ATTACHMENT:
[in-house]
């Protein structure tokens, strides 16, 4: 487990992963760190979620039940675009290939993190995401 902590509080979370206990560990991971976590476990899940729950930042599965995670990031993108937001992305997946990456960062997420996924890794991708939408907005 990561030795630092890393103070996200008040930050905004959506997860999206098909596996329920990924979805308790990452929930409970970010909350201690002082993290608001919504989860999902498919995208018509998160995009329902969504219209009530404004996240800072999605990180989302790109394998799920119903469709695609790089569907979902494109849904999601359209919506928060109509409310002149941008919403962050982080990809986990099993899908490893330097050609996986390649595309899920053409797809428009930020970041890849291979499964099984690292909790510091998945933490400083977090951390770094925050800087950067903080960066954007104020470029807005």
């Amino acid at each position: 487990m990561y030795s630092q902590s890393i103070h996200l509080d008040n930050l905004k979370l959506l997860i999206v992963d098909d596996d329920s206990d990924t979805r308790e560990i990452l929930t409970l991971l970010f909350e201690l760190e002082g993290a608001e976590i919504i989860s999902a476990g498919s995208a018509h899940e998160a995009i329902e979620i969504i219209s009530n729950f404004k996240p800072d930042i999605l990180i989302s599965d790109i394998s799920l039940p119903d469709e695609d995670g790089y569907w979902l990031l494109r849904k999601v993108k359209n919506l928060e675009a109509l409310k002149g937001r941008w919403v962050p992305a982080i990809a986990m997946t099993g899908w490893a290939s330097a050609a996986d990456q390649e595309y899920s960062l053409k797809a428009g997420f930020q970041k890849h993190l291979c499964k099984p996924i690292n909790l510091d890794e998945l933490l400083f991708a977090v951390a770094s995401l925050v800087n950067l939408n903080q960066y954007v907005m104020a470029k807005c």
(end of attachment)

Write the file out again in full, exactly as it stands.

[in-house]
């Protein structure tokens, strides 16, 4: 487990992963760190979620039940675009290939993190995401 902590509080979370206990560990991971976590476990899940729950930042599965995670990031993108937001992305997946990456960062997420996924890794991708939408907005 990561030795630092890393103070996200008040930050905004959506997860999206098909596996329920990924979805308790990452929930409970970010909350201690002082993290608001919504989860999902498919995208018509998160995009329902969504219209009530404004996240800072999605990180989302790109394998799920119903469709695609790089569907979902494109849904999601359209919506928060109509409310002149941008919403962050982080990809986990099993899908490893330097050609996986390649595309899920053409797809428009930020970041890849291979499964099984690292909790510091998945933490400083977090951390770094925050800087950067903080960066954007104020470029807005």
């Amino acid at each position: 487990m990561y030795s630092q902590s890393i103070h996200l509080d008040n930050l905004k979370l959506l997860i999206v992963d098909d596996d329920s206990d990924t979805r308790e560990i990452l929930t409970l991971l970010f909350e201690l760190e002082g993290a608001e976590i919504i989860s999902a476990g498919s995208a018509h899940e998160a995009i329902e979620i969504i219209s009530n729950f404004k996240p800072d930042i999605l990180i989302s599965d790109i394998s799920l039940p119903d469709e695609d995670g790089y569907w979902l990031l494109r849904k999601v993108k359209n919506l928060e675009a109509l409310k002149g937001r941008w919403v962050p992305a982080i990809a986990m997946t099993g899908w490893a290939s330097a050609a996986d990456q390649e595309y899920s960062l053409k797809a428009g997420f930020q970041k890849h993190l291979c499964k099984p996924i690292n909790l510091d890794e998945l933490l400083f991708a977090v951390a770094s995401l925050v800087n950067l939408n903080q960066y954007v907005m104020a470029k807005c």